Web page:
MANITOWOC, Wis. (CN) — Returning to Wisconsin Monday afternoon, Joe Biden castigated presidential opponent Donald Trump for his response to the Covid-19 pandemic and pitched a vision of what economic recovery might look like.
After an introduction from the mayor of Manitowoc, Wisconsin, at the Green Bay exurb’s Wisconsin Aluminum Foundry, Biden led off a speech with no audience, mourning what he called “a tragic milestone” in the pandemic: 200,000 nationwide coronavirus deaths.
“What worries me now is that we’ve been living in this pandemic for so long, I worry we’re risking becoming numb to the toll it has taken,” he said. “We can’t let that happen. We can’t lose the ability to feel the sorrow, and loss.”
The Democratic contender placed blame for the deaths squarely on Trump, and warned of more to come. “We could be looking at between 178– and 200,000 lives lost, and all the president does is deliberately change the subject,” Biden continued, referencing news reports to that effect. “We just watched him hold an indoor rally with thousands of people, many of them not wearing masks despite the clear evidence that we’re putting every one of those lives at risk.”
Trump held that rally last week in Nevada, openly defying the measures local authorities had put in place to curb coronavirus transmission. While Biden’s half-hour speech was made to a camera rather than host a crowd of supporters, Trump has made a point of holding hundreds-strong rallies with few measures in place to protect against the virus.
The former vice president pivoted in his speech from the coronavirus to a criticism of Trump’s economic policies, which he derided as serving the extremely wealthy at the expense of workers. Lambasting Trump’s “tough” stance on trade, Biden said only a few wealthy companies had reaped the benefits amid his opponent’s failure to plug the flow of manufacturing jobs to China.
Biden additionally underscored New York Times reporting that Trump apparently torpedoed a drug-price deal with pharmaceutical companies by demanding that drugmakers send seniors millions of $100 cash cards with his name on them in an apparent bid to buy votes. And the former vice president found more ammunition in Trump’s plan to lower the capital gains tax at a cost of $30 million.
“The tax rate all of you pay in here is going to be higher than billionaires who make all of their money on investments,” Biden said. “Trump’s tax cut for the wealthy is going to cost billions of dollars a year, and whose hide does it come out of? It comes out of your hide.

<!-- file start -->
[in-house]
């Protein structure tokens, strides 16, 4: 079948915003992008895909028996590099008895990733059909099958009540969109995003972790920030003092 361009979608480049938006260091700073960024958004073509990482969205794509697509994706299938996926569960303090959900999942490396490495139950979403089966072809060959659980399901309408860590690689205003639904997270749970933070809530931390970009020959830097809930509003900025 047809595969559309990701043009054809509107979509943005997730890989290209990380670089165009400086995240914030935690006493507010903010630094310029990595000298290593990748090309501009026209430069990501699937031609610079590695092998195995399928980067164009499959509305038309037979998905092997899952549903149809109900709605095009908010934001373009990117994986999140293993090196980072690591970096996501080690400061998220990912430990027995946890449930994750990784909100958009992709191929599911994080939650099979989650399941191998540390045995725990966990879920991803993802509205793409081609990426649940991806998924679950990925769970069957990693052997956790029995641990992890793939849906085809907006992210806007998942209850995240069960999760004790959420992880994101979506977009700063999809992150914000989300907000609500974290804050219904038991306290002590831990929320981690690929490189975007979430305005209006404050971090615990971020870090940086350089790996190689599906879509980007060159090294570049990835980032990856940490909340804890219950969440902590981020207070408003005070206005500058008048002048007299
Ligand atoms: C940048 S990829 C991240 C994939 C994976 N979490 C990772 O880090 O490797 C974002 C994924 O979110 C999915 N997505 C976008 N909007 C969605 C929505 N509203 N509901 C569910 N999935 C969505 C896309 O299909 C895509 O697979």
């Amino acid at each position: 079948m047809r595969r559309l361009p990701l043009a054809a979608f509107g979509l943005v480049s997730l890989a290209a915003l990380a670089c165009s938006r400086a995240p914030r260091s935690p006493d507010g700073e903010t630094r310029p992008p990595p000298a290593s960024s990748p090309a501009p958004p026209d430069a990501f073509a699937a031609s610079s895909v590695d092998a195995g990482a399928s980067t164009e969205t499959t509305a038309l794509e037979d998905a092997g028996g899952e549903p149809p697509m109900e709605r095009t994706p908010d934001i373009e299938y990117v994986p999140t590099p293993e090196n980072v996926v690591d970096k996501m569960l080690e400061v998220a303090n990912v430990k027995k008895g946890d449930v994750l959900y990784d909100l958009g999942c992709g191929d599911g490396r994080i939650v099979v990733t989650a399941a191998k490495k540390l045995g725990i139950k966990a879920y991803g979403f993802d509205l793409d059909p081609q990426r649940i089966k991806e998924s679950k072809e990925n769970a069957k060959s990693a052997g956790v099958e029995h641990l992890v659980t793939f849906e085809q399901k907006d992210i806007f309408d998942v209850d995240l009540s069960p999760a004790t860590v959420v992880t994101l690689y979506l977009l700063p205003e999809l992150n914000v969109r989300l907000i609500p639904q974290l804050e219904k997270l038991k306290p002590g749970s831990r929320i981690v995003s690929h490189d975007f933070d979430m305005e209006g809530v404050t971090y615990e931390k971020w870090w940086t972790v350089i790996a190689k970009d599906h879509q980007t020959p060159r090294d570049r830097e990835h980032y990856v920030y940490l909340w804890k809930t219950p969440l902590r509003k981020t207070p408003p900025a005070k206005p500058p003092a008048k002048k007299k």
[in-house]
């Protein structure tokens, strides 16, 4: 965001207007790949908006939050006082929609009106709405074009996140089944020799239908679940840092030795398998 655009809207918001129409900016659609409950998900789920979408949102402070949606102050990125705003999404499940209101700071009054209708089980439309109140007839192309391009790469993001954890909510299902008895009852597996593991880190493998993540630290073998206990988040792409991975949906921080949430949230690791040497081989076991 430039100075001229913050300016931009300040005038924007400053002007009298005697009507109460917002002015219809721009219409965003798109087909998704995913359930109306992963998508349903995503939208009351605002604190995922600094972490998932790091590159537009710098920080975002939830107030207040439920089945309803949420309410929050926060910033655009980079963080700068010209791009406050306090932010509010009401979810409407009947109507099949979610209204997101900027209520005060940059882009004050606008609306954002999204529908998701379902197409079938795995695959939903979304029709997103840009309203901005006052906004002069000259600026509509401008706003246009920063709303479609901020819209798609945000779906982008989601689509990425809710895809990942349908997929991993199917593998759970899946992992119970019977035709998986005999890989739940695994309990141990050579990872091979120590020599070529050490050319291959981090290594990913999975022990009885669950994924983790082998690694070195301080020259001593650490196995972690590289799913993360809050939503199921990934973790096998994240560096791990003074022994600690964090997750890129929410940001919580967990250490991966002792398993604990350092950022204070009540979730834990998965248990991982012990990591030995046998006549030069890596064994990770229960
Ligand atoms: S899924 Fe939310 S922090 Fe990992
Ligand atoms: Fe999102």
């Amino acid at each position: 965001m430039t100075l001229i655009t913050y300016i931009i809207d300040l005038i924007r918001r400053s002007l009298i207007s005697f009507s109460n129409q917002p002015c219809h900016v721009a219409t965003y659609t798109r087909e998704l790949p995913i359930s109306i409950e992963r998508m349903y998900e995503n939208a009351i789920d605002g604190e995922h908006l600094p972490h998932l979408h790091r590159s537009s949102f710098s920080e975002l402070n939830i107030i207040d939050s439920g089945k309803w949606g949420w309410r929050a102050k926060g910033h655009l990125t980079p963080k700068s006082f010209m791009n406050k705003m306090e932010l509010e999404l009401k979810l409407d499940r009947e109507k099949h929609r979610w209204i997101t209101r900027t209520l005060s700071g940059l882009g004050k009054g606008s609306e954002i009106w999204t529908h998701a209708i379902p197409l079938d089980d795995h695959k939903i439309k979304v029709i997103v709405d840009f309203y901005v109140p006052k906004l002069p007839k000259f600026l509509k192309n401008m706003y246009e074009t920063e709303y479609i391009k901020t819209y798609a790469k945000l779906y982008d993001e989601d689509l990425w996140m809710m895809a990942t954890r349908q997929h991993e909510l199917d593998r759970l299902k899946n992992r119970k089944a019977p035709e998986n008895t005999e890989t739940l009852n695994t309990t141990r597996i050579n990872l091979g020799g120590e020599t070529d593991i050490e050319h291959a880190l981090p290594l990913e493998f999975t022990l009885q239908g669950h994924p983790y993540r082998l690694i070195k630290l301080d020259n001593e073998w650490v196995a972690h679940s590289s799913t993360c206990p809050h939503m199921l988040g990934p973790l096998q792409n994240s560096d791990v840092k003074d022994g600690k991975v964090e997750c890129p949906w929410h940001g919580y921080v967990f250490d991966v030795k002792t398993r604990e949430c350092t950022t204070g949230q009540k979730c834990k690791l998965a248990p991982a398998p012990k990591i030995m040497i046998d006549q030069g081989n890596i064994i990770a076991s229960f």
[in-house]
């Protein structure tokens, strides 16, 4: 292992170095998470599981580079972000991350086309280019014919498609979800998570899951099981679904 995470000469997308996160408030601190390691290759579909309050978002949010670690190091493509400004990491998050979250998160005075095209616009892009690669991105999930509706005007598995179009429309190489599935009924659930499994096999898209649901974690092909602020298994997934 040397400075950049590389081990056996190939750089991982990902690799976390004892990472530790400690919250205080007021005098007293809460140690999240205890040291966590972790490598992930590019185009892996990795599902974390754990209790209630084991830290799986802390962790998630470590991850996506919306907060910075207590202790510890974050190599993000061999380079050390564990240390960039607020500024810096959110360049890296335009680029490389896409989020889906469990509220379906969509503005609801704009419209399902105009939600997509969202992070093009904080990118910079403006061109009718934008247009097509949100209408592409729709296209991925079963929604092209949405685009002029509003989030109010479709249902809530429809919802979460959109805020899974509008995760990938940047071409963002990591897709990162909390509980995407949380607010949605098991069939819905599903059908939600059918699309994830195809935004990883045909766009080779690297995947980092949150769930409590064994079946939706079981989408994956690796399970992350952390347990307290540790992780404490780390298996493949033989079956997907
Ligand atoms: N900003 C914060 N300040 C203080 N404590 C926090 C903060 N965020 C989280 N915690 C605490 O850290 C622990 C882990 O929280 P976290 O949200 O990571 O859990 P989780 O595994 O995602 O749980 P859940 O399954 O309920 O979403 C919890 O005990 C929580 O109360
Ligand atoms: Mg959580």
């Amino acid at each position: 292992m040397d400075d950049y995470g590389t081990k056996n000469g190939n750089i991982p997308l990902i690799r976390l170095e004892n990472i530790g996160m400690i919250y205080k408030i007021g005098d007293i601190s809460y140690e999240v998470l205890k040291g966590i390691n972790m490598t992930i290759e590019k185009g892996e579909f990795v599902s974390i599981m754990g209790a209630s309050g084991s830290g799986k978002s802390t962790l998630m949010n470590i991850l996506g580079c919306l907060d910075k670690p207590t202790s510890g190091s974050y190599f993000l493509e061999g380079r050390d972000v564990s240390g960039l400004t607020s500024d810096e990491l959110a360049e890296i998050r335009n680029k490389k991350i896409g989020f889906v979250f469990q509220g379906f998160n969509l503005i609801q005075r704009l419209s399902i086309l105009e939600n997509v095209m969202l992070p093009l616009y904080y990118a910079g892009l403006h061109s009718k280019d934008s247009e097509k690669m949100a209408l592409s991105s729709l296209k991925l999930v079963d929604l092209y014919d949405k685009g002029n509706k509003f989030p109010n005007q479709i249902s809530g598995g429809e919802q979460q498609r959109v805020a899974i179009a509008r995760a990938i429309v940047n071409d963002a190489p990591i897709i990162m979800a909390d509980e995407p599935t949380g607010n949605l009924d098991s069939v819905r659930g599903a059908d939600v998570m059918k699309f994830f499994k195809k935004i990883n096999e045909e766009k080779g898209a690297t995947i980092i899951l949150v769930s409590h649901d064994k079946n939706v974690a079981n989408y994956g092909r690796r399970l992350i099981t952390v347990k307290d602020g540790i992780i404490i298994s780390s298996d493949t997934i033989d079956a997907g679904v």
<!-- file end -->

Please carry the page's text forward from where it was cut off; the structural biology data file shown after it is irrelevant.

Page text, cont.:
“The simple truth is that Donald Trump ran for office saying that he would represent the forgotten man and woman of this country. And once he got into office, he forgot us.”
Biden played up his working-class background throughout the speech, frequently referencing his upbringing in Scranton, Pennsylvania, and at one point quoting media reports about his standing as the first Democratic candidate since 1984 without an Ivy League degree.
“You close the door on me, because you think I’m not good enough, guess what— I’m going to bust down that door,” he said. “It’s about time that a state school president sat in the Oval Office. Because you know what, if I’m sitting there, you’re going to be sitting there too.”
Wisconsin is a major battleground in the presidential campaign after its 2016 endorsement of Trump ended a blue streak that lasted 32 years. Biden has visited the Badger State twice this campaign; an early September trip took him to the city of Kenosha, where he visited with the family of Jacob Blake. Blake’s shooting by Kenosha police less than two weeks prior sparked widespread social unrest.
Biden has consistently led Trump in Wisconsin polls this year, though his margins have fluctuated. Recent polling showed that 52% of voters supported Biden, a 6-point lead over Trump that improves on their 4-point separation from a week prior.
Ahead of the speech, a Biden aide said the candidate was specifically targeting Obama voters who supported Trump in 2016. In a statement, the aide cited the fact that Manitowoc County favored Obama by over 7% in 2008, but Trump by 21% in 2016. The county has leaned Republican in the last two decades, and Trump’s 2016 winning margin there — 8,700 votes —was almost a third of his statewide winning margin.